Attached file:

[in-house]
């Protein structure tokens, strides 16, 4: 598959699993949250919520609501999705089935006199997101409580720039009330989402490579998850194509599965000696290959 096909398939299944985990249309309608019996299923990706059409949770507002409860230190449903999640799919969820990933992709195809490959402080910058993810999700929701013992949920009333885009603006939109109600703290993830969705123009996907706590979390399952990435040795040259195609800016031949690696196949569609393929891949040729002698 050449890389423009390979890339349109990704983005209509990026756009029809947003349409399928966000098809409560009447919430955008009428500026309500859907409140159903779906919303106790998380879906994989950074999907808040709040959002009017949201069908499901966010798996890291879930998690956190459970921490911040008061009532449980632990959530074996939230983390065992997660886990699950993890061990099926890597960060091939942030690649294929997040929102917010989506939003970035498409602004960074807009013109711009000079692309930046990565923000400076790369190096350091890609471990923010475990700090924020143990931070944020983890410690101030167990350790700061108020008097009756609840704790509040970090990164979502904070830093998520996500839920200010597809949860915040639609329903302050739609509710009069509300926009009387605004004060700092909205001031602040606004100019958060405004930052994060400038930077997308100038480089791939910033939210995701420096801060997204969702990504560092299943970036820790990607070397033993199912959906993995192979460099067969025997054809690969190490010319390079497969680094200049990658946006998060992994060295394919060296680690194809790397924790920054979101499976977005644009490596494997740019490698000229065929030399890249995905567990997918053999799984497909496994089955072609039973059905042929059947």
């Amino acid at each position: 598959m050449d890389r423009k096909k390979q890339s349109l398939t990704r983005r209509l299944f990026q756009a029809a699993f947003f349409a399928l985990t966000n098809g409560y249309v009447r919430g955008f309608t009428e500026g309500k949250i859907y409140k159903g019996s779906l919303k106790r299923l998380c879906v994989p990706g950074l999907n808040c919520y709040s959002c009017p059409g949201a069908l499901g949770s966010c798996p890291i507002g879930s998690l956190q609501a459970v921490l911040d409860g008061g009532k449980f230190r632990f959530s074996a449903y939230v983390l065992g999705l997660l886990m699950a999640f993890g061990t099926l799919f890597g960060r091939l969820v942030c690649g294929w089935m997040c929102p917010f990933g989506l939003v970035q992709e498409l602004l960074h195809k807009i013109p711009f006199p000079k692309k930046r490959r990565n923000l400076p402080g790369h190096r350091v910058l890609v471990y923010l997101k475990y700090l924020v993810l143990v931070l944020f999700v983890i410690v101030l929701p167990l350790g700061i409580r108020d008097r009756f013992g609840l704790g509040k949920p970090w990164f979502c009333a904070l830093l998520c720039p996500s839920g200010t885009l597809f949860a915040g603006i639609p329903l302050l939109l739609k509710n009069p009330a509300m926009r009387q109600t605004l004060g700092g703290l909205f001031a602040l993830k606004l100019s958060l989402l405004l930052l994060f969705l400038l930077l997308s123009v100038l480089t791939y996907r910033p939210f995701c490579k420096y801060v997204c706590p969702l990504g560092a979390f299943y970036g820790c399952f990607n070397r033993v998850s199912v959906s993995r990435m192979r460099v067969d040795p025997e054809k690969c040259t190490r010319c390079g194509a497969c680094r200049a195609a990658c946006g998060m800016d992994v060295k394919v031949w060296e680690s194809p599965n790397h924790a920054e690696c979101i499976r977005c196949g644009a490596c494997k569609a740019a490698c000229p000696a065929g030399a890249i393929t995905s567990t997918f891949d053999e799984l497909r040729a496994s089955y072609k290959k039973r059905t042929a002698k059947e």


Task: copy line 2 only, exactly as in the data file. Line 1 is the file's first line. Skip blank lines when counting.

């Protein structure tokens, strides 16, 4: 598959699993949250919520609501999705089935006199997101409580720039009330989402490579998850194509599965000696290959 096909398939299944985990249309309608019996299923990706059409949770507002409860230190449903999640799919969820990933992709195809490959402080910058993810999700929701013992949920009333885009603006939109109600703290993830969705123009996907706590979390399952990435040795040259195609800016031949690696196949569609393929891949040729002698 050449890389423009390979890339349109990704983005209509990026756009029809947003349409399928966000098809409560009447919430955008009428500026309500859907409140159903779906919303106790998380879906994989950074999907808040709040959002009017949201069908499901966010798996890291879930998690956190459970921490911040008061009532449980632990959530074996939230983390065992997660886990699950993890061990099926890597960060091939942030690649294929997040929102917010989506939003970035498409602004960074807009013109711009000079692309930046990565923000400076790369190096350091890609471990923010475990700090924020143990931070944020983890410690101030167990350790700061108020008097009756609840704790509040970090990164979502904070830093998520996500839920200010597809949860915040639609329903302050739609509710009069509300926009009387605004004060700092909205001031602040606004100019958060405004930052994060400038930077997308100038480089791939910033939210995701420096801060997204969702990504560092299943970036820790990607070397033993199912959906993995192979460099067969025997054809690969190490010319390079497969680094200049990658946006998060992994060295394919060296680690194809790397924790920054979101499976977005644009490596494997740019490698000229065929030399890249995905567990997918053999799984497909496994089955072609039973059905042929059947």